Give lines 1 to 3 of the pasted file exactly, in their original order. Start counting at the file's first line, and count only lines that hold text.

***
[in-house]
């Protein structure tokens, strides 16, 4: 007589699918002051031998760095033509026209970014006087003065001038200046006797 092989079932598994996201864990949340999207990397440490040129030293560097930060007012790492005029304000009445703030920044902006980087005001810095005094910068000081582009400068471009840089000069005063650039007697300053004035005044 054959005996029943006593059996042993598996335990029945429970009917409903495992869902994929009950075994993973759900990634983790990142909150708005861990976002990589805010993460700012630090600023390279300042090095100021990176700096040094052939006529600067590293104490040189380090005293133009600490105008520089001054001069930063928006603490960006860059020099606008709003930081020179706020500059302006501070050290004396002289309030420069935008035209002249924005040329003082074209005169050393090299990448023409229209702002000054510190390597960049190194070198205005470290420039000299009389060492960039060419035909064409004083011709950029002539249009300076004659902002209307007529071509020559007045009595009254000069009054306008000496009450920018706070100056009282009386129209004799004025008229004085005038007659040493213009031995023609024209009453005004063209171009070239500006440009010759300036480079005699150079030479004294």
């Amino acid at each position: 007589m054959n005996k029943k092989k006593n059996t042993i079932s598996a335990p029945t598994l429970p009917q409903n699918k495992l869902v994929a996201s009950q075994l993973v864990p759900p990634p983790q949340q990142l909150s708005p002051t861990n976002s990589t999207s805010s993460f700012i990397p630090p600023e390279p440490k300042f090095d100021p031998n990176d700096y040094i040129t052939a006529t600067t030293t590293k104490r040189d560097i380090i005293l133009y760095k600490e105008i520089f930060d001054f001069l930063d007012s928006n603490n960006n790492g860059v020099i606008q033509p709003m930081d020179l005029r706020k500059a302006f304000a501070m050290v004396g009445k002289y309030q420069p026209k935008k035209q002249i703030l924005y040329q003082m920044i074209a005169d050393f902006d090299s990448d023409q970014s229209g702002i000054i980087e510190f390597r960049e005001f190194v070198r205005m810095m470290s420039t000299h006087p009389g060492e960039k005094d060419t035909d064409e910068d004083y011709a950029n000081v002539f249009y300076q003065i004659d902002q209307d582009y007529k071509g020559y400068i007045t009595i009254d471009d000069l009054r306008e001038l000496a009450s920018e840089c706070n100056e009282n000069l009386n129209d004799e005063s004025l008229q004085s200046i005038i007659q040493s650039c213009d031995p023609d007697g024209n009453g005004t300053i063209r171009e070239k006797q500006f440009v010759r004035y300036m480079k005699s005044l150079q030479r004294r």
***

[in-house]
């Protein structure tokens, strides 16, 4: 007589699918002051031998760095033509026209970014006087003065001038200046006797 092989079932598994996201864990949340999207990397440490040129030293560097930060007012790492005029304000009445703030920044902006980087005001810095005094910068000081582009400068471009840089000069005063650039007697300053004035005044 054959005996029943006593059996042993598996335990029945429970009917409903495992869902994929009950075994993973759900990634983790990142909150708005861990976002990589805010993460700012630090600023390279300042090095100021990176700096040094052939006529600067590293104490040189380090005293133009600490105008520089001054001069930063928006603490960006860059020099606008709003930081020179706020500059302006501070050290004396002289309030420069935008035209002249924005040329003082074209005169050393090299990448023409229209702002000054510190390597960049190194070198205005470290420039000299009389060492960039060419035909064409004083011709950029002539249009300076004659902002209307007529071509020559007045009595009254000069009054306008000496009450920018706070100056009282009386129209004799004025008229004085005038007659040493213009031995023609024209009453005004063209171009070239500006440009010759300036480079005699150079030479004294």
């Amino acid at each position: 007589m054959n005996k029943k092989k006593n059996t042993i079932s598996a335990p029945t598994l429970p009917q409903n699918k495992l869902v994929a996201s009950q075994l993973v864990p759900p990634p983790q949340q990142l909150s708005p002051t861990n976002s990589t999207s805010s993460f700012i990397p630090p600023e390279p440490k300042f090095d100021p031998n990176d700096y040094i040129t052939a006529t600067t030293t590293k104490r040189d560097i380090i005293l133009y760095k600490e105008i520089f930060d001054f001069l930063d007012s928006n603490n960006n790492g860059v020099i606008q033509p709003m930081d020179l005029r706020k500059a302006f304000a501070m050290v004396g009445k002289y309030q420069p026209k935008k035209q002249i703030l924005y040329q003082m920044i074209a005169d050393f902006d090299s990448d023409q970014s229209g702002i000054i980087e510190f390597r960049e005001f190194v070198r205005m810095m470290s420039t000299h006087p009389g060492e960039k005094d060419t035909d064409e910068d004083y011709a950029n000081v002539f249009y300076q003065i004659d902002q209307d582009y007529k071509g020559y400068i007045t009595i009254d471009d000069l009054r306008e001038l000496a009450s920018e840089c706070n100056e009282n000069l009386n129209d004799e005063s004025l008229q004085s200046i005038i007659q040493s650039c213009d031995p023609d007697g024209n009453g005004t300053i063209r171009e070239k006797q500006f440009v010759r004035y300036m480079k005699s005044l150079q030479r004294r």